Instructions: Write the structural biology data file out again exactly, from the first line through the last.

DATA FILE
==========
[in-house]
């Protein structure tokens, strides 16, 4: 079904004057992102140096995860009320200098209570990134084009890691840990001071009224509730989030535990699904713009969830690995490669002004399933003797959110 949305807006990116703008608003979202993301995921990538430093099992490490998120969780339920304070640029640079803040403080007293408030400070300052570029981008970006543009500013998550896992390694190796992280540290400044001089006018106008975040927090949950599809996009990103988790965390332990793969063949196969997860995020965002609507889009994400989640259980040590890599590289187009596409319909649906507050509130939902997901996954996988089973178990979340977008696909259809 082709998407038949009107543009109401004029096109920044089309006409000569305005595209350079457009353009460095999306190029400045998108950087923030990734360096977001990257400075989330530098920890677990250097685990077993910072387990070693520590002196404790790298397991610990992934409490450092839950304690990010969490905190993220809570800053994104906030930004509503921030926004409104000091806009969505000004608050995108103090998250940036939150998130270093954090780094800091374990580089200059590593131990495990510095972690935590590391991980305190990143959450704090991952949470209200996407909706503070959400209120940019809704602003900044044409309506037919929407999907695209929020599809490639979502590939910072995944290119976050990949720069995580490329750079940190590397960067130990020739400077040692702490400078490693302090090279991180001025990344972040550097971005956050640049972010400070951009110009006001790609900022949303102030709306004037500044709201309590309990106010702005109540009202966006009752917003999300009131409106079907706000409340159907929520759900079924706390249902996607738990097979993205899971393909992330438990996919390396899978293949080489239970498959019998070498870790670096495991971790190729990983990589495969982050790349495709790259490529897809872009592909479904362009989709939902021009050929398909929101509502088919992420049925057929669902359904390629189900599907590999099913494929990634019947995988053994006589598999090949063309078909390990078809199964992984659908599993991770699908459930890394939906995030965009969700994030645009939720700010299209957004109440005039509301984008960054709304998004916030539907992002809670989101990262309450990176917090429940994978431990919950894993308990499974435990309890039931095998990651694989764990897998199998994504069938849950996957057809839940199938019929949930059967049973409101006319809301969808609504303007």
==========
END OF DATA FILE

[in-house]
């Protein structure tokens, strides 16, 4: 079904004057992102140096995860009320200098209570990134084009890691840990001071009224509730989030535990699904713009969830690995490669002004399933003797959110 949305807006990116703008608003979202993301995921990538430093099992490490998120969780339920304070640029640079803040403080007293408030400070300052570029981008970006543009500013998550896992390694190796992280540290400044001089006018106008975040927090949950599809996009990103988790965390332990793969063949196969997860995020965002609507889009994400989640259980040590890599590289187009596409319909649906507050509130939902997901996954996988089973178990979340977008696909259809 082709998407038949009107543009109401004029096109920044089309006409000569305005595209350079457009353009460095999306190029400045998108950087923030990734360096977001990257400075989330530098920890677990250097685990077993910072387990070693520590002196404790790298397991610990992934409490450092839950304690990010969490905190993220809570800053994104906030930004509503921030926004409104000091806009969505000004608050995108103090998250940036939150998130270093954090780094800091374990580089200059590593131990495990510095972690935590590391991980305190990143959450704090991952949470209200996407909706503070959400209120940019809704602003900044044409309506037919929407999907695209929020599809490639979502590939910072995944290119976050990949720069995580490329750079940190590397960067130990020739400077040692702490400078490693302090090279991180001025990344972040550097971005956050640049972010400070951009110009006001790609900022949303102030709306004037500044709201309590309990106010702005109540009202966006009752917003999300009131409106079907706000409340159907929520759900079924706390249902996607738990097979993205899971393909992330438990996919390396899978293949080489239970498959019998070498870790670096495991971790190729990983990589495969982050790349495709790259490529897809872009592909479904362009989709939902021009050929398909929101509502088919992420049925057929669902359904390629189900599907590999099913494929990634019947995988053994006589598999090949063309078909390990078809199964992984659908599993991770699908459930890394939906995030965009969700994030645009939720700010299209957004109440005039509301984008960054709304998004916030539907992002809670989101990262309450990176917090429940994978431990919950894993308990499974435990309890039931095998990651694989764990897998199998994504069938849950996957057809839940199938019929949930059967049973409101006319809301969808609504303007």